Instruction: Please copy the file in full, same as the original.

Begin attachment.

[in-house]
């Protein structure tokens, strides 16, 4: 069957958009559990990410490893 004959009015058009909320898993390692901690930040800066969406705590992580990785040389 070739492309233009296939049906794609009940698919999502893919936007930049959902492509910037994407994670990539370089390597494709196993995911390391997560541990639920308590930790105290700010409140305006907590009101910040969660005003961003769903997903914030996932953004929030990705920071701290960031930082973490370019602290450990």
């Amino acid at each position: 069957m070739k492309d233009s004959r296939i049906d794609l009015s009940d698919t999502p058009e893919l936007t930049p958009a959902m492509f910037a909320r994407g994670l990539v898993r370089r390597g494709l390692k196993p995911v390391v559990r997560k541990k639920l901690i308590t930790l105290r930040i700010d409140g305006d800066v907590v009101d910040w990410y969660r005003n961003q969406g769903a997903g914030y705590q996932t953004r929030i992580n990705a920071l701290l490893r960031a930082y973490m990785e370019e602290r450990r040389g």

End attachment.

[in-house]
């Protein structure tokens, strides 16, 4: 069957958009559990990410490893 004959009015058009909320898993390692901690930040800066969406705590992580990785040389 070739492309233009296939049906794609009940698919999502893919936007930049959902492509910037994407994670990539370089390597494709196993995911390391997560541990639920308590930790105290700010409140305006907590009101910040969660005003961003769903997903914030996932953004929030990705920071701290960031930082973490370019602290450990």
């Amino acid at each position: 069957m070739k492309d233009s004959r296939i049906d794609l009015s009940d698919t999502p058009e893919l936007t930049p958009a959902m492509f910037a909320r994407g994670l990539v898993r370089r390597g494709l390692k196993p995911v390391v559990r997560k541990k639920l901690i308590t930790l105290r930040i700010d409140g305006d800066v907590v009101d910040w990410y969660r005003n961003q969406g769903a997903g914030y705590q996932t953004r929030i992580n990705a920071l701290l490893r960031a930082y973490m990785e370019e602290r450990r040389g």